Oct. rambling: idealism, cynicism

coming to the aid


cell phone functions
XKCD is licensed under a Creative Commons Attribution-NonCommercial 2.5 License.
Pew Research: In U.S., Decline of Christianity Continues at Rapid Pace

Obituary: Megan Angelina Webbley, 1988-2019

How corporations are addressing guns

John Oliver: National Weather Service

The Best Places to Live in a Future Troubled by Climate Change – Upstate New York state gets an honorable mention.


The Apartment Shortage Controversy

Today’s Environmental Crisis Was Created in 1919

Arkansas’ Phillips County Remembers the Racial Massacre the US Forgot

An entire Manhattan village owned by black people was destroyed to build Central Park

Bill Clinton and Barack Obama spoke at the funeral of Congressman Elijah Cummings

Why The Normalization of Stan Culture is Unhealthy

Tips you need to know to help you spot fake news

D.C.’s Newseum Is Closing Its Doors at the End of the Year

What Happens Right Before Your Best Employee Quits

The Best Home Protection: Home Security Systems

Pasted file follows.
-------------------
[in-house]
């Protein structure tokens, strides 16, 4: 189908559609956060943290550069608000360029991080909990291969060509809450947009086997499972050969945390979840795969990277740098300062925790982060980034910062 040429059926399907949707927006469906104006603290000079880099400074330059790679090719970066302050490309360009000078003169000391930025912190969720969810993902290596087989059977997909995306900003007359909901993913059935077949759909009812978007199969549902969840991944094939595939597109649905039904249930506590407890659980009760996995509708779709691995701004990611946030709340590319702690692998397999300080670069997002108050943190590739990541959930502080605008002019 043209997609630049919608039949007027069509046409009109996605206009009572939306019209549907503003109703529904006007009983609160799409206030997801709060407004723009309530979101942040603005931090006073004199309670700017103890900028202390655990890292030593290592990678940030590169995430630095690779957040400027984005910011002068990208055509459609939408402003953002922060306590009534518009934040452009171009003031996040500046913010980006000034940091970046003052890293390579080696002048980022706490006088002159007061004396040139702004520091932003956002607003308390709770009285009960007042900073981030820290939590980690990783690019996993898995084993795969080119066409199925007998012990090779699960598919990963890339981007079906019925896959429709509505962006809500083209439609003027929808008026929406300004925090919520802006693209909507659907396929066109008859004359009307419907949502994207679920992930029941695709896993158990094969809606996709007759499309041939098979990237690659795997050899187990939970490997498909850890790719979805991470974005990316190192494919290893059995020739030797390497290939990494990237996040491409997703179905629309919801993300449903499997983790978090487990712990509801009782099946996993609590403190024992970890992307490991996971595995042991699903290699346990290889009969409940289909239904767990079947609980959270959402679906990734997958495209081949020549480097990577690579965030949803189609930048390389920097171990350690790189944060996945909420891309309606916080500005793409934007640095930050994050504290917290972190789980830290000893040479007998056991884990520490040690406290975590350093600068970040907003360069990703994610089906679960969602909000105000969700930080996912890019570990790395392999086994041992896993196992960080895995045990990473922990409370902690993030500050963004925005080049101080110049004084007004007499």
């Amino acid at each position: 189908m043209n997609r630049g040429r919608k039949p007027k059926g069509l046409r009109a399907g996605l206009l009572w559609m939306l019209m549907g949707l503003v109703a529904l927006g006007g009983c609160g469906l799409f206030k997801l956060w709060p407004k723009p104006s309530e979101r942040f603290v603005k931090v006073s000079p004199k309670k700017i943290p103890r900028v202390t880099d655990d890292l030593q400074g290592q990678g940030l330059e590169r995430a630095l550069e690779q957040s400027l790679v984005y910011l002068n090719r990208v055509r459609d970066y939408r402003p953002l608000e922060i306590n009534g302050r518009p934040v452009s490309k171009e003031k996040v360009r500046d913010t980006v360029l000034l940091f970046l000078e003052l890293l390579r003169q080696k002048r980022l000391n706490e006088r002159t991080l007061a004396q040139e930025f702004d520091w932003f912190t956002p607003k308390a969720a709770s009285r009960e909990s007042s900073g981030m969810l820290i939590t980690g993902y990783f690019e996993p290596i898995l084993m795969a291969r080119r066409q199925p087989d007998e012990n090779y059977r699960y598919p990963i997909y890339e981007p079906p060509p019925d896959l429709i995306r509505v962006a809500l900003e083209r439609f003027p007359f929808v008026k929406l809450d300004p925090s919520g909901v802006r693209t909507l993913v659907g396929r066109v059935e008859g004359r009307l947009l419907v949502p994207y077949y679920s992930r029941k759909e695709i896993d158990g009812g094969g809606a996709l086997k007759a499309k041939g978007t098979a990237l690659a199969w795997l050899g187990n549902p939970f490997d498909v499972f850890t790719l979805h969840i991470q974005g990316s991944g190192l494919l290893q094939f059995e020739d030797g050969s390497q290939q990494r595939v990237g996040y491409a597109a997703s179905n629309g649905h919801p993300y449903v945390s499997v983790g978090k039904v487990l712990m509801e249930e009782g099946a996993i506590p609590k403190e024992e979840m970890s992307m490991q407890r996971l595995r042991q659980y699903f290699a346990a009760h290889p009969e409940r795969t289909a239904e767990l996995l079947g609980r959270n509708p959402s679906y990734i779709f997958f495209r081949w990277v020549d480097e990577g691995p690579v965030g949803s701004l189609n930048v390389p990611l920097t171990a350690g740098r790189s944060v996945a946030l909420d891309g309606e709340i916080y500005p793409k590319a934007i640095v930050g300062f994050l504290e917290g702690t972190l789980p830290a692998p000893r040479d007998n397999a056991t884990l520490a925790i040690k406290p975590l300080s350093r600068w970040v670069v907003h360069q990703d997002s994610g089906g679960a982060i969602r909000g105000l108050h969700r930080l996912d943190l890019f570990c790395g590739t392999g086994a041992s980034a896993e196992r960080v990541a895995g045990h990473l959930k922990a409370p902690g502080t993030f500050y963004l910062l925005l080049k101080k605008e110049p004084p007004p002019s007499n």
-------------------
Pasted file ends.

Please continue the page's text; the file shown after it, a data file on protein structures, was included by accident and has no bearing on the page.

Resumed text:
Eeyore is named onomatopoeically, after the braying call of a donkey; he’s the most depressing character in the Pooh universe


Students at Albany Medical College are coming to the aid of sanctuary seekers in the US; victims of persecution, torture, and other abuses are three times more likely to be granted asylum if they are evaluated by medical professionals and can provide an affidavit in court

Goodbye DARE — More Schools Are Embracing Realistic Drug Education

A good reason to brush your teeth – from the American Dental Association

How Long Do Average U.S. Marriages Last?

Was Bruce Springsteen born to be a filmmaker?

Greg Burgas: Idealism and cynicism in art

Albany Library Foundation gala photos by DTrae Carter (I’m in there somewhere)